3 Reasons Non-EU Businesses Should Care About GDPR

Hummingbird CreativeBranding & Creative

If your work is on the Internet, like us, then you’ve should have heard about the General Data Privacy Regulation (or, better known as the GDPR). Starting on May 25, 2018, this new regulation will impact the way marketers do their jobs and how organizations obtain, store and manage the data of EU citizens. This will affect information from:

  • Austria
  • Bulgaria
  • France
  • Germany
  • Greece
  • Ireland
  • Italy
  • Spain
  • The United Kingdom
  • and more

If you’re interested in a complete list, you can view all 28 countries here.

This is big news but, unfortunately, in a study conducted by HubSpot, only 36% of marketers have heard of the GDPR and 15% of businesses have done nothing, risking non-compliance with these new regulations.

No matter if you’re in Canada, America or Australia, if you handle data from EU citizens, the GDPR will apply to you and your business. Businesses in non-EU countries will be required to pay possible penalties for violating the GDPR, and these fines can hurt a business. If you’re found non-compliant, you could be on the hook for €20 million or 4% of your global annual revenue– whichever is greater.

There’s a lot of information about the GDPR out there but it can be hard to understand exactly how this will affect those of us outside of the EU.

reason 1: the GDPR empowers consumers

This does not cover non-EU residents but it’s important for any business to understand.

The goal of the GDPR is to take the onus off the consumer when it comes to protecting personal data and place it on the company responsible. Every company that collects personal information has to make sure the consumer has given their express consent. This removes the idea of “implied consent” through actions like continued use of the site or inactions.

The GDPR even sets standards for this disclosure: the consumer’s information needs to be “freely given, specific, informed and unambiguous” with companies using “clear and plain” legal language free from unnecessary add-ons. The company collecting the data must also provide evidence that their process is compliant from start to finish.

You’ll have to work harder to attract customers and gain their attention. More power is being placed in the hands of the consumer and businesses have to show them the respect they deserve.

Individuals are also given new rights under the GDPR. They will be granted the “right to be forgotten”– whoever has collected the data must contact any companies downstream of consumer deletion requests.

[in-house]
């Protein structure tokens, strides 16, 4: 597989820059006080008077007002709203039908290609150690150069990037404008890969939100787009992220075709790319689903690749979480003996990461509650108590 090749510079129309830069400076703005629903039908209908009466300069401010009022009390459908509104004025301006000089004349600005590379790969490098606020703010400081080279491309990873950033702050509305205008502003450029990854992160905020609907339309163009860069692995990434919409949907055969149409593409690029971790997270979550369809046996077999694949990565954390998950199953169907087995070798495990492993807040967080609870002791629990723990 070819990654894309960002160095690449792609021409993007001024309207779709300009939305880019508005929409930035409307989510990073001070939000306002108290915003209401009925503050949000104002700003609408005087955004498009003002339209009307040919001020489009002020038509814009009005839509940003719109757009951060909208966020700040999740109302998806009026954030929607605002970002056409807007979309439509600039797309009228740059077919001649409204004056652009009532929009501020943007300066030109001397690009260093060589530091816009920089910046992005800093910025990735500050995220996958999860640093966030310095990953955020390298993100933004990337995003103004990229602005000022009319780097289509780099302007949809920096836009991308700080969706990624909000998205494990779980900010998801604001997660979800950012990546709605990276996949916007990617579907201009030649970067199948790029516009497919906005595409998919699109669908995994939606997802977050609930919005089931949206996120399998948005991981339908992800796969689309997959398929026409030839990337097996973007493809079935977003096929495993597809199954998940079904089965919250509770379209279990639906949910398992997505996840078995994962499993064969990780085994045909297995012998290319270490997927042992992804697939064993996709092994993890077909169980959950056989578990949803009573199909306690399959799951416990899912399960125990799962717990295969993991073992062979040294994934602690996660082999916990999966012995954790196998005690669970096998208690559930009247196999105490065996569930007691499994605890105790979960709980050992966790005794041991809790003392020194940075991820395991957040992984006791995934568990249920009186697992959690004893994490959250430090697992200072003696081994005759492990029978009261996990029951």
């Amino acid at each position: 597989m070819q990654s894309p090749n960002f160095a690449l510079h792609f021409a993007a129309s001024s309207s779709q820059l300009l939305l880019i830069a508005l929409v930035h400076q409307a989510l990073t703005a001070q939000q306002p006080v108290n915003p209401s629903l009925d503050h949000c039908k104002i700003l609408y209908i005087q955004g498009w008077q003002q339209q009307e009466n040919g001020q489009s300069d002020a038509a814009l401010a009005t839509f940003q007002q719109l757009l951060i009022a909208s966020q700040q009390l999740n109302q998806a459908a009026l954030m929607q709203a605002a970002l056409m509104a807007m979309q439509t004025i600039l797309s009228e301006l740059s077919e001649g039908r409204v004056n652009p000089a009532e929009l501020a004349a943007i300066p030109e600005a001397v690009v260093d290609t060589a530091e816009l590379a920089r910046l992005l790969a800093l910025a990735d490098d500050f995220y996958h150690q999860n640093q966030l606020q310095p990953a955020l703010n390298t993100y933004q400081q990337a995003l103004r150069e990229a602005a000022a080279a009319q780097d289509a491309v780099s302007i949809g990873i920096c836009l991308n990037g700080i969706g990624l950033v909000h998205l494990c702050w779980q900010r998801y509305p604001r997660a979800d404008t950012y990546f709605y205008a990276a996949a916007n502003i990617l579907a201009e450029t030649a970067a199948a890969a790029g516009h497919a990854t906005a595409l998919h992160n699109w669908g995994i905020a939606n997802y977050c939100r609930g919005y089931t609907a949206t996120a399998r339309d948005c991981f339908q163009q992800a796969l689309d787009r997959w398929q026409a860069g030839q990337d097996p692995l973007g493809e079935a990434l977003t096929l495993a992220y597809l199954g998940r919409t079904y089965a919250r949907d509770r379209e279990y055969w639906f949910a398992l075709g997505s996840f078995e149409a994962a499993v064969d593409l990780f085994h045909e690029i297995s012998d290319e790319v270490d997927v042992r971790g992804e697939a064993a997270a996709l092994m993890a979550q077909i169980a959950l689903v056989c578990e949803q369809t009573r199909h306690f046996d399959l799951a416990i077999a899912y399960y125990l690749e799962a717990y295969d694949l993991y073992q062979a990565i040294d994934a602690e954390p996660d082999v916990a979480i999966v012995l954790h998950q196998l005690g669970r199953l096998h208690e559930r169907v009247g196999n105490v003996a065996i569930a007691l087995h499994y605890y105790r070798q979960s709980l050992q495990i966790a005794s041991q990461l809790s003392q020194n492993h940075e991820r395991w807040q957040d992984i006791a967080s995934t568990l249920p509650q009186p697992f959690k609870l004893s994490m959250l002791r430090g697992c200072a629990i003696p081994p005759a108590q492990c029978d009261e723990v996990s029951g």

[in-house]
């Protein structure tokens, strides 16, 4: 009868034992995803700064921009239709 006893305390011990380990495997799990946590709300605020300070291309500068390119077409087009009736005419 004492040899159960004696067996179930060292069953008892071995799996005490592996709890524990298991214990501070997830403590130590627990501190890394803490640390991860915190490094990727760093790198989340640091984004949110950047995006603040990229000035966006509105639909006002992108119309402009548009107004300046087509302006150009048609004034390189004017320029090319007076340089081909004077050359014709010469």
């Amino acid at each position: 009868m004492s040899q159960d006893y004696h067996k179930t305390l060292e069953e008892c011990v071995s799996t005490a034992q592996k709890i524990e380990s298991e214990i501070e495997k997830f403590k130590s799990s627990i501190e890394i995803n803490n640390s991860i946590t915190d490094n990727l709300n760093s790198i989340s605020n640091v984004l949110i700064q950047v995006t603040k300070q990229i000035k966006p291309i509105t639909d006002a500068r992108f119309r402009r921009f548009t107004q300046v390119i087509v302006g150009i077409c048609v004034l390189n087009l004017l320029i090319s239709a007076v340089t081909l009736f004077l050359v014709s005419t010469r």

reason 2: you may need new internal procedures

When you’re dealing with consumer privacy, you should already be careful about how you collect and store that information. The GDPR is mandating what should be common sense but there are some finer points to understanding how to protect your European Union consumers’ data.

Companies will be required to perform Data Privacy Impact Assessments (DPIA) when using new technologies and developing new systems. A company must evaluate the potential impact new initiatives might have on an individual’s privacy and come up with ways to mitigate those issues before they arise.

Data Privacy Officers (DPOs) will also be required in some EU businesses to oversee compliance efforts. Public authorities, data monitoring companies and companies who process sensitive information are currently the only ones who will be required to employ a DPO once the regulation goes into effect.

Non-EU companies who process information about EU residents may find it beneficial to consult with someone similar to a DPO to ensure their practices are compliant.

All organizations who capture data from EU residents need to review their Privacy Notices, Privacy Statements and any internal data policies to remain compliant with the GDPR. If you work with a third party to process the data, your business must review the contracts to ensure the third party updates to include the new, mandatory Processor provisions laid out in Article 28 of the regulation.

reason 3: it sets a higher bar for your marketing efforts

It’s easy to look at the new regulations in the European Union, shrug your shoulders and say who cares. But, the GDPR can actually be beneficial to your marketing efforts. The GDPR will forcibly raise the bar for marketers meaning we need to turn to fresh thinking and innovative ideas.

This need for fresh and innovative ideas will start in Europe but trends, as trends tend to do, will start sweeping across the world. Data collection platforms, like MParticle, that are used globally will need to issue updates that will affect more than just European Union businesses.

The GDPR is causing many organizations to reconsider their marketing efforts– but is that really a bad idea? This is a huge opportunity for businesses to show their customers how important their data is to them and forces businesses to provide more value in exchange for that information.

From the same HubSpot study, marketers are already expecting consequences.

  • 33% expect lead conversion rates to go down
  • 37% expect their marketing routine to be affected
  • 41% expect to use more external platforms to process a lead’s personal data
  • 51% expect their marketing lists to get smaller

Europe view the GDPR favorably which means your marketing methods need to reflect that. Transparency is highly valued in today’s world and it can be viewed as a part of brand awareness– a part that’s dictated by pretty strict rules.

Do you want an agency that looks out for your best interests and stays on top of all the latest trends and news?

Look no further than Hummingbird Creative Group; our team of creative branding professionals has got you covered! We know exactly how to navigate the changing digital landscape. Schedule a call today to see how we can help your business. Contact us today!